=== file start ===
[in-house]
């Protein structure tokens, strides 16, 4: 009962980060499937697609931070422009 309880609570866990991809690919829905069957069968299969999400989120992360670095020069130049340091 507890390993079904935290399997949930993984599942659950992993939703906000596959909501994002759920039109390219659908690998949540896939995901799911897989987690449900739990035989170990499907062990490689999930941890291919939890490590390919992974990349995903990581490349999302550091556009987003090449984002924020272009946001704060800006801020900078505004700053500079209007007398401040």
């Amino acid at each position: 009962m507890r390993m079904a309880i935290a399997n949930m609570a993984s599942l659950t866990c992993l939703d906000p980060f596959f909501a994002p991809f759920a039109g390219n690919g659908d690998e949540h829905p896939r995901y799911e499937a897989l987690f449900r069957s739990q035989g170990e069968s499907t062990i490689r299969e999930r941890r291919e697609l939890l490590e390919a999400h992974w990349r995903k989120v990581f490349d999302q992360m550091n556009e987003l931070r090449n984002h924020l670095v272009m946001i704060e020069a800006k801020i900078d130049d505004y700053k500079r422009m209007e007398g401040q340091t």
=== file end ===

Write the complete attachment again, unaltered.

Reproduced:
[in-house]
């Protein structure tokens, strides 16, 4: 009962980060499937697609931070422009 309880609570866990991809690919829905069957069968299969999400989120992360670095020069130049340091 507890390993079904935290399997949930993984599942659950992993939703906000596959909501994002759920039109390219659908690998949540896939995901799911897989987690449900739990035989170990499907062990490689999930941890291919939890490590390919992974990349995903990581490349999302550091556009987003090449984002924020272009946001704060800006801020900078505004700053500079209007007398401040």
């Amino acid at each position: 009962m507890r390993m079904a309880i935290a399997n949930m609570a993984s599942l659950t866990c992993l939703d906000p980060f596959f909501a994002p991809f759920a039109g390219n690919g659908d690998e949540h829905p896939r995901y799911e499937a897989l987690f449900r069957s739990q035989g170990e069968s499907t062990i490689r299969e999930r941890r291919e697609l939890l490590e390919a999400h992974w990349r995903k989120v990581f490349d999302q992360m550091n556009e987003l931070r090449n984002h924020l670095v272009m946001i704060e020069a800006k801020i900078d130049d505004y700053k500079r422009m209007e007398g401040q340091t």